Unstable coronary syndromes
Unstable or severe angina (CCS class III or IV)a
Decompensated heart failure (NYHA functional class IV; worsening or new-onset HF)
High-grade AV block
Mobitz II AV block
Third-degree AV block
Symptomatic ventricular arrhythmias
Supraventricular arrhythmias (including atrial fibrillation) with uncontrolled ventricular rate (HR > 100 bpm at rest)
Newly recognized ventricular tachycardia
Severe valvular disease
Sever aortic stenosis (mean pressure gradient greater than 40 mmHg, aortic valve area < 1.0 cm2, or symptomatic)
Symptomatic mitral stenosis (progressive dyspnea on exertion, exertional presyncope, or HF)
In the absence of serious comorbidities, a rough assessment of exercise tolerance may be all that is needed to determine if further testing should be pursued. This is especially true when taken in context of the type of surgery you are performing. Anorectal surgery is considered a low-risk operation, regardless of anesthetic technique, and elective abdominal operations are considered intermediate risk operations. Age, as a sole criterion, defines only the need for EKG and chest X-ray for patients over 50. Advanced age alone is not an indication for further cardiac testing. In fact, for patients with good exercise tolerance (>4 METS) (Table 25.2) , further testing for any elective procedure is usually unnecessary.
Estimated energy requirements for various activities
Metabolic equivalent (MET)
Eat, dress, use the toilet
Walk indoors around the house
Walk a block or 2 on level ground at 2–3 mph?
Do light housework (dusting, washing dishes)
Climb a flight of stairs or walk up a hill?
Walk on level ground at 4 mph?
Run a short distance
Do heavy housework (scrubbing floors, lifting/moving furniture)
Participate in moderate recreational activities (golf, bowling, dancing, double tennis, baseball or football catch)
Participate in strenuous sports (swimming, single tennis, football, basketball, skiing)
Other significant clinical risk factors should be assessed. A history of ischemic heart disease, compensated or prior CHF, diabetes mellitus, renal insufficiency, or cerebrovascular disease all represent significant comorbidities that may require preoperative evaluation.
Exercise tolerance is an excellent overall assessment of fitness. In the setting of good exercise tolerance, even with multiple clinical risk factors described above, intermediate risk surgery can often be undertaken with acceptable risk. Perioperative heart rate control with beta-blockade should be considered mandatory in anyone with any of the above risk factors, since this has been shown to reduce cardiac morbidity and mortality .
When a patient has some of these other significant comorbidities, specific workup may be indicated as per the AHA guidelines :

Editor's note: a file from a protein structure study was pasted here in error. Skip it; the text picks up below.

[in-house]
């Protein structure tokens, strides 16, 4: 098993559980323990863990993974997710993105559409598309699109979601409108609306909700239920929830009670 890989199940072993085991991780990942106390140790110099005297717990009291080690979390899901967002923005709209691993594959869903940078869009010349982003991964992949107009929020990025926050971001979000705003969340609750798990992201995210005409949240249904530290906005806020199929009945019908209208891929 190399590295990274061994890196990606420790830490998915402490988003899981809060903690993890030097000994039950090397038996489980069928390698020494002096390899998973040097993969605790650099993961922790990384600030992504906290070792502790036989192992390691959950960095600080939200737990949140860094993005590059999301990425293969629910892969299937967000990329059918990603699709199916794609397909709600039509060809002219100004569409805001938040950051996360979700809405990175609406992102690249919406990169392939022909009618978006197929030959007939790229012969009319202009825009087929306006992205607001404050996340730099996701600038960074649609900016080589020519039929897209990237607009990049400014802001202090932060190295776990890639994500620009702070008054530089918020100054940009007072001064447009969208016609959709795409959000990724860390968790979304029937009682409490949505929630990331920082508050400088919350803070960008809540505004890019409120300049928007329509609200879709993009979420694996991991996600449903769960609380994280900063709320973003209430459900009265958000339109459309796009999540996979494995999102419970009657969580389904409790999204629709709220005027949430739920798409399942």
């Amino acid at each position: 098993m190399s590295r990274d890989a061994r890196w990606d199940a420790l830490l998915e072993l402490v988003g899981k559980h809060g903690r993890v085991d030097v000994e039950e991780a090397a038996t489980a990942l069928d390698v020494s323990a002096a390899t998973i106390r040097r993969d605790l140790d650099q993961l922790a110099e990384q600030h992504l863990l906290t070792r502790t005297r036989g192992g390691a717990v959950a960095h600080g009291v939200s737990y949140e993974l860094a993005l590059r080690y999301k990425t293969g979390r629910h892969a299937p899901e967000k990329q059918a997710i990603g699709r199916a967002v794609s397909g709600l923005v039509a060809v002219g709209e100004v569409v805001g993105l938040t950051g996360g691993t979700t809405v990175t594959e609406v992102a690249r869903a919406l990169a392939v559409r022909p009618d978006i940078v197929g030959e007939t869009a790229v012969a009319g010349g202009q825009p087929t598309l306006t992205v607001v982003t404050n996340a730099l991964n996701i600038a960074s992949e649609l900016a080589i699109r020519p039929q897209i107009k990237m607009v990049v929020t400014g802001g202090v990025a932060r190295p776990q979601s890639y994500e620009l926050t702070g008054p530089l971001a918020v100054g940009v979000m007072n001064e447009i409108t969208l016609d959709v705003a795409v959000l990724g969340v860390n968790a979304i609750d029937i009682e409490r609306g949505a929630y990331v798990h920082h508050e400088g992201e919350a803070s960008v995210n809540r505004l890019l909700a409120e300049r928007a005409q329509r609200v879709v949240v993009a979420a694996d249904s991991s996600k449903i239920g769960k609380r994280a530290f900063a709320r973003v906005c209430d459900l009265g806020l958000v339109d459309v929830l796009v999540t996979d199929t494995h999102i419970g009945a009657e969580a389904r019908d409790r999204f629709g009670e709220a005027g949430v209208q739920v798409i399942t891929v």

The presence of restrictive or obstructive pulmonary disease significantly increases the risk of perioperative pulmonary complications. In these cases, preoperative pulmonary testing to determine volume and diffusion capacity, response to bronchodilators, and a baseline blood gas will help guide postoperative therapy.
This is the most common metabolic disease associated with advanced age and is often associated with coronary disease. The presence of insulin-dependent DM increases the risk of perioperative myocardial ischemia and heart failure. Careful attention (both intraoperatively and postoperatively) to glucose management with insulin infusions and tight glycemic control has been found to significantly reduce postoperative wound infection in CABG patients, and this paradigm can be applied to major abdominal surgery.
Renal failure is associated with an increased risk of perioperative cardiac morbidity . In addition, preoperative levels of creatinine >1.5–2 mg/dl is associated with an increased risk of postoperative renal failure, cardiac complications, and increased mortality.
Preoperative anemia can impose cardiac stress, worsen ischemia, and exacerbate preexisting CHF. In one study looking at patients undergoing prostate and major vascular surgery, a hematocrit <28 % was associated with an increased risk of perioperative ischemia and postoperative complications.
Key Concept: In any patient with anorectal complaints, baseline function of the sphincter complex should be taken in to account when considering surgical options.
Examining and documenting sphincter tone and determining whether alterations in continence are present are imperative when evaluating older patients with anorectal complaints. Laurberg showed that in the elderly, there is significantly decreased baseline sphincter tone , decreased rectal sensation and distensibility, and increased perineal laxity in women . Unfortunately, there has been no data showing any consistently reproducible predictive factors for postoperative changes in continence based on preoperative examination or physiologic testing.
Yet, there are some major points you should keep in mind when evaluating older patients with anorectal complaints:
When considering hemorrhoidectomy in the elderly, as with younger patients, initial management should be conservative when possible.
In the elderly, anorectal complaints are often centered on mucus seepage and soilage. Though dietary changes, bowel management (i.e., fiber, Imodium), and skin protection are successful first-line treatments, in most cases, patients with prolapse or large hemorrhoids will likely benefit from surgery.